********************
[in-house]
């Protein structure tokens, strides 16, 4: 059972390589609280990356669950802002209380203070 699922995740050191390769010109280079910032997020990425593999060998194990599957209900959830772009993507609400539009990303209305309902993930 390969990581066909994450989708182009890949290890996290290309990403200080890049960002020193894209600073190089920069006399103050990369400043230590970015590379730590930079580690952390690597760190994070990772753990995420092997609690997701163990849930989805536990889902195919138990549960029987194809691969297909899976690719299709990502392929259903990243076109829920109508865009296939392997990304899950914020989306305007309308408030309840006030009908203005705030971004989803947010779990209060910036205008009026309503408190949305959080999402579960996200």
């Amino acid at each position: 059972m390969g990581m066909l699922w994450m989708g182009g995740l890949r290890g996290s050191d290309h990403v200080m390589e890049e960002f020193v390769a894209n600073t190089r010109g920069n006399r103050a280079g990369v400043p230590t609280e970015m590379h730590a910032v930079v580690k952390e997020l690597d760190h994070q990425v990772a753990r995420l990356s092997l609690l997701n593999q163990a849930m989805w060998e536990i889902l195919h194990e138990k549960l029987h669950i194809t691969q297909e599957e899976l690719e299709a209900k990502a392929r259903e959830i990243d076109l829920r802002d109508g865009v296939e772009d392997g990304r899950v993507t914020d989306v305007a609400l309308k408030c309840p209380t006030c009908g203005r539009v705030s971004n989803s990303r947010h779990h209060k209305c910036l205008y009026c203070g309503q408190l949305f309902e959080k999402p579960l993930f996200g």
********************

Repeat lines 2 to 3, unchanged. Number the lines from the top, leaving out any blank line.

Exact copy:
């Protein structure tokens, strides 16, 4: 059972390589609280990356669950802002209380203070 699922995740050191390769010109280079910032997020990425593999060998194990599957209900959830772009993507609400539009990303209305309902993930 390969990581066909994450989708182009890949290890996290290309990403200080890049960002020193894209600073190089920069006399103050990369400043230590970015590379730590930079580690952390690597760190994070990772753990995420092997609690997701163990849930989805536990889902195919138990549960029987194809691969297909899976690719299709990502392929259903990243076109829920109508865009296939392997990304899950914020989306305007309308408030309840006030009908203005705030971004989803947010779990209060910036205008009026309503408190949305959080999402579960996200």
């Amino acid at each position: 059972m390969g990581m066909l699922w994450m989708g182009g995740l890949r290890g996290s050191d290309h990403v200080m390589e890049e960002f020193v390769a894209n600073t190089r010109g920069n006399r103050a280079g990369v400043p230590t609280e970015m590379h730590a910032v930079v580690k952390e997020l690597d760190h994070q990425v990772a753990r995420l990356s092997l609690l997701n593999q163990a849930m989805w060998e536990i889902l195919h194990e138990k549960l029987h669950i194809t691969q297909e599957e899976l690719e299709a209900k990502a392929r259903e959830i990243d076109l829920r802002d109508g865009v296939e772009d392997g990304r899950v993507t914020d989306v305007a609400l309308k408030c309840p209380t006030c009908g203005r539009v705030s971004n989803s990303r947010h779990h209060k209305c910036l205008y009026c203070g309503q408190l949305f309902e959080k999402p579960l993930f996200g």